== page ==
SIOUX CITY -- I am flashing back to the 1995 NAIA World Series, the first of three in a row hosted by Lewis and Clark Park in Sioux City.
And, the scene forever etched in memory unfolds minutes after the University of St. Francis from Joliet, Ill., has been eliminated from the tournament by an extra-inning loss to Bellevue University of suburban Omaha.
Allowing time for a few brief words with his players, I tracked down the incomparable Gordie Gillespie in the first-base dugout, helping his USF squad pick up their garbage.
In lieu of a four-day search for my notes, I can paraphrase the remarks of a coach who was "only'' a mere 69-year-old fellow, insisting that he had always told his players to "leave the world a better place than the way you found it.''
Straight out of Joliet, Ill., home of the state penitentiary, no less, it didn't matter that his team, just two years removed from a 1993 national title, had just lost a heartbreaker to the eventual champs of '95.
Gillespie, the consummate gentleman, cared far more about setting examples than he did about the gaudy number of wins he had already accumulated in a career unrivaled by any coach our country has ever known.
To say it was a privilege just to meet him would make this sound like a past-tense tribute, which it most happily is not.
You see, although Mr. Gillespie's 59th season as a college baseball coach came to an end last weekend in one of the NAIA's four-team "first-round national tournament'' events, he is still plugging away at the age of 85.
"God will retire me,'' Gordie told a reporter in 2006. "He'll tell me when it's time.''
I was reminded of this remarkable man while researching a story on the Sioux City Explorers' Derek Schermerhorn, a four-year starter at Wichita State, where Gene Stephenson, I was reminded, has had a pretty fair run. Matter of fact, as of today, Schermerhorn's old coach has 1,757 wins in 34 seasons (620 losses and three ties), which trails only one man in Division I college baseball history.
The leader, by the way, is former Cal State-Fullerton coach Augie Garrido, the head coach at Texas since 1997 and currently 1,806-818-6 in a 43rd season that gives him a nine-year advantage over Stephenson.
Then, I discovered that our old acquaintance, Gillespie, has them both beat, sitting at 1,893-952-1 after a loss last Saturday ended another nifty campaign of 41-14. And, he's done this in a job where so many ideals far more important than championships have almost always been the primary focus.
Keep in mind, too, these are merely the college baseball wins for a man whose career on the diamond has included 23 years at Lewis University and 10 at Ripon College before his 26 seasons at St. Francis.
Gillespie, you see, has also coached men's and women's basketball along with football. And, he was also quite successful on the gridiron, directing five state championship teams in 27 seasons at Joliet Catholic High School, where one of his running backs, Daniel Ruettiger, became an American icon as the central character in the motion picture "Rudy.''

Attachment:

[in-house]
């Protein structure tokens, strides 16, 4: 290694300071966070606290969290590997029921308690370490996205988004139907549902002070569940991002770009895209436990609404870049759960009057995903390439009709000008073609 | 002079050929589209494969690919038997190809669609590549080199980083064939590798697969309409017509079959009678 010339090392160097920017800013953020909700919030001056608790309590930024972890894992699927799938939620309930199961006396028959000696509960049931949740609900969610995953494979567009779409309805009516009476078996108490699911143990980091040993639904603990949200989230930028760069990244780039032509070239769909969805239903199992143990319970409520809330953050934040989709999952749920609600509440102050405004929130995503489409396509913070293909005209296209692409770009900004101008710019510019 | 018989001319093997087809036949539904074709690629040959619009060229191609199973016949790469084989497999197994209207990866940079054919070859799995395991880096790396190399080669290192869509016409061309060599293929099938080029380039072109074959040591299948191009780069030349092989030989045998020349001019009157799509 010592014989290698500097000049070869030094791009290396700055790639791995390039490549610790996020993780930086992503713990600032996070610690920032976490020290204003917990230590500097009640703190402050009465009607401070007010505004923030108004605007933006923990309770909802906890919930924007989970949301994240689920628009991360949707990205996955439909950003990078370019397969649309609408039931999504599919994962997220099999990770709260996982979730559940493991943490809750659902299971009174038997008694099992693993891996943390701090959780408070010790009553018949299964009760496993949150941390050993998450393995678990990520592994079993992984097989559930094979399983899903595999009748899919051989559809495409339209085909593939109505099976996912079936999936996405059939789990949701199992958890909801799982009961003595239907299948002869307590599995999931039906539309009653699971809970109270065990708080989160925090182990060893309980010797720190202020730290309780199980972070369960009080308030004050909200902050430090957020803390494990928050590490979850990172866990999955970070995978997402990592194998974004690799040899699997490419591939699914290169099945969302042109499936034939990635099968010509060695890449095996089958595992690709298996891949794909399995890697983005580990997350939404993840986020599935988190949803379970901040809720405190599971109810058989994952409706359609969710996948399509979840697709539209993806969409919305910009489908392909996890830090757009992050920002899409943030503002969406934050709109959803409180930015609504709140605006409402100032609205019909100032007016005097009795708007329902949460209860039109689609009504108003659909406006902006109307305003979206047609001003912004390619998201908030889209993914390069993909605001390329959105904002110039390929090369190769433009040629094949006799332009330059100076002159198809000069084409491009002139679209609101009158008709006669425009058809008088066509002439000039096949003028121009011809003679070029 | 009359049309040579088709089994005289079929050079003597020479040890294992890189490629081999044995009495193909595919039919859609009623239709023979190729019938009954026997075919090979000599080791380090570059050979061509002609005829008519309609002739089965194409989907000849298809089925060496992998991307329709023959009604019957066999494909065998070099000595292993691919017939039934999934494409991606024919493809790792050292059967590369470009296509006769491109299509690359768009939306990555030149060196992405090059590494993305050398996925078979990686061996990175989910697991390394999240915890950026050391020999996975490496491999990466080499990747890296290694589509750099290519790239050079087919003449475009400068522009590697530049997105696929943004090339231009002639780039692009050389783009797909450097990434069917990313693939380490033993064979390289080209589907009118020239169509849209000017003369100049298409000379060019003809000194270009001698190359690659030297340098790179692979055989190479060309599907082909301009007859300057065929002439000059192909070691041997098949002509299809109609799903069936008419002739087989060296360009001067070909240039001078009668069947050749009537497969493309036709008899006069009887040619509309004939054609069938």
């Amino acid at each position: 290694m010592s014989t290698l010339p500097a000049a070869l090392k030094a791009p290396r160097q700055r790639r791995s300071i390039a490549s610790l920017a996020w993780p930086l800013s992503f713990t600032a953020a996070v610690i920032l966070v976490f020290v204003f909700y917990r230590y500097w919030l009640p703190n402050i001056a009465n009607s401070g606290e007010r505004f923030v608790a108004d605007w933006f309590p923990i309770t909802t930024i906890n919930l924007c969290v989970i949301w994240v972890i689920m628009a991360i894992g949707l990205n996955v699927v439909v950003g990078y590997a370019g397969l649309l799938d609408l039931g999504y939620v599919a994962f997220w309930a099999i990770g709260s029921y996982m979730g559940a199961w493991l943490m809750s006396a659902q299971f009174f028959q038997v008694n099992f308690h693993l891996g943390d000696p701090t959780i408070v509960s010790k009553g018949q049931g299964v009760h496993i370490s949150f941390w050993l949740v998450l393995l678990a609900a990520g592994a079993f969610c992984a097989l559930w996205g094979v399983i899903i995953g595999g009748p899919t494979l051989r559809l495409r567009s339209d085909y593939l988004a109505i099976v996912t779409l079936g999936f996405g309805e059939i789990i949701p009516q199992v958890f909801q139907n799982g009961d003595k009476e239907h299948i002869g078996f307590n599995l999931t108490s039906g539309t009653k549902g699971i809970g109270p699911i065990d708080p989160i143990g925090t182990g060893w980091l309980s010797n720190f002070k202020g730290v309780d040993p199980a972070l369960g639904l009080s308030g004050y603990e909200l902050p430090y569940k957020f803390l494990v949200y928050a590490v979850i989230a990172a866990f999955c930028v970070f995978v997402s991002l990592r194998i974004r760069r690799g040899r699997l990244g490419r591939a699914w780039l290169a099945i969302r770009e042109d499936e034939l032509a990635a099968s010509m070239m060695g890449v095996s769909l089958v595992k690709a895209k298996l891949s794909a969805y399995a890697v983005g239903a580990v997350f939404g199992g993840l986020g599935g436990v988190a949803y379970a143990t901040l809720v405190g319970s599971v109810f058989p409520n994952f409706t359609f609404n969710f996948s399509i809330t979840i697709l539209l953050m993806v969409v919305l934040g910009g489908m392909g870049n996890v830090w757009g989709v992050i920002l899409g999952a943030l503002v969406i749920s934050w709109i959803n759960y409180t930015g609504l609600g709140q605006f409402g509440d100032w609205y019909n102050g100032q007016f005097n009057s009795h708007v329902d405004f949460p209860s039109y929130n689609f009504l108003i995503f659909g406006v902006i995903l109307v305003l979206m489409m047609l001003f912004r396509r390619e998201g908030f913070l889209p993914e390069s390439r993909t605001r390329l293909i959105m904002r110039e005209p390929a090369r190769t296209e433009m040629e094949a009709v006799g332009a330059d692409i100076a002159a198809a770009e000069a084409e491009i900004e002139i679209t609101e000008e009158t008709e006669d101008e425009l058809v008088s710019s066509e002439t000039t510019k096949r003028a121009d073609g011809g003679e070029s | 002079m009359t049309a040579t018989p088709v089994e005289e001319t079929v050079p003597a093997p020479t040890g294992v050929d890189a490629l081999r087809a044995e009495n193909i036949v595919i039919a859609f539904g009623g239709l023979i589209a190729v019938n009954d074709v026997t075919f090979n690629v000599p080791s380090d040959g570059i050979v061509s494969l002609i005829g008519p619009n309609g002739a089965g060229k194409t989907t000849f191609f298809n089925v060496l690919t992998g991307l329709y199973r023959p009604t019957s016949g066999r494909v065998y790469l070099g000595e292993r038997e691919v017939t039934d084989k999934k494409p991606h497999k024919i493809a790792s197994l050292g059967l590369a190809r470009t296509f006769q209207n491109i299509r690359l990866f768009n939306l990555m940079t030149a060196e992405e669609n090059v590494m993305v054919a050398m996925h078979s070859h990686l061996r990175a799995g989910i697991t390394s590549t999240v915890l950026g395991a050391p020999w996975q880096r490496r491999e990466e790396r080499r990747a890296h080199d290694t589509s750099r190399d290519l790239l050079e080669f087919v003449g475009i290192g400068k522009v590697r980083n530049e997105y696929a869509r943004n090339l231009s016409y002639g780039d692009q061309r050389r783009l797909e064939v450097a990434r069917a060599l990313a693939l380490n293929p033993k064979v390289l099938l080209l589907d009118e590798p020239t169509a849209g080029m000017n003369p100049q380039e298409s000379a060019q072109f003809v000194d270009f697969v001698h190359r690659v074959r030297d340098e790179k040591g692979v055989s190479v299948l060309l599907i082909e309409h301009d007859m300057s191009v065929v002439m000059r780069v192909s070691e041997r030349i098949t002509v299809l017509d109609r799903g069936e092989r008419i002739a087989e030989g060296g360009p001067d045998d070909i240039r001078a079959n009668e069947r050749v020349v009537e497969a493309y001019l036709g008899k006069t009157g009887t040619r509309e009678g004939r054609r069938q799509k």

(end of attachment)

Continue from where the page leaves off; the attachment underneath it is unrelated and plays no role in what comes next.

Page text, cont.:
With his basketball coaching marks and a 224-54-6 record as the Joliet Catholic football coach added to his baseball triumphs, this member of 16 different halls of fame has something like 2,402 wins to show for 107 seasons of coaching. Only four of the 11 times he fell shy of a .500 record was he more than a game shy of a break-even mark.
"Don't show emotion when you do something well.... or poorly,'' Gillespie is credited with preaching.
"Never quit learning; get better each day,'' is another of his favorites along with, "Always respect your opponent and your players; don't embarrass anyone.''
That loss here in 1995 almost seems a bit ironic in light of certain public perceptions, which is to say nothing of subsequent events.
After all, that Bellevue team that sidelined Gillespie's team was the first of the Bruins' 12 NAIA World Series contenders, all under Coach Mike Evans, whose highly competitive nature spawned more than a few detractors. Many others, it should be noted, lobbied for years to get Evans hired as the head coach at Nebraska.
So, the reviews, as they are for a significant percentage of people who tackle the often thankless business of coaching, were definitely mixed.
And, just in case you missed it, the 61-year-old Evans stepped down at Bellevue late last July after the Bruins were determined to have used an ineligible player for nearly all of their 2010 campaign. Second baseman Jon Reed, an Omaha native from Millard West High School, was the athlete in question, having allegedly failed to receive a proper transfer release from Sam Houston State.
And, Reed had definitely made a difference, batting a team-leading .492 to rank fourth nationally.
As a result, a Bellevue team that stood 35-7, winning 30 of its last 31 games, was denied a probable 13th NAIA World Series appearance and had all but two their wins officially declared forfeits. With the record revised to 2-40, Evans still sported a 22-year mark of 928-457-1. However, he did not bow out without kicking one last pile of dirt on home plate.
"The NAIA killed our program,'' Evans told the Omaha World-Herald. "There was never a doubt whether (Reed) was released (by his previous school).''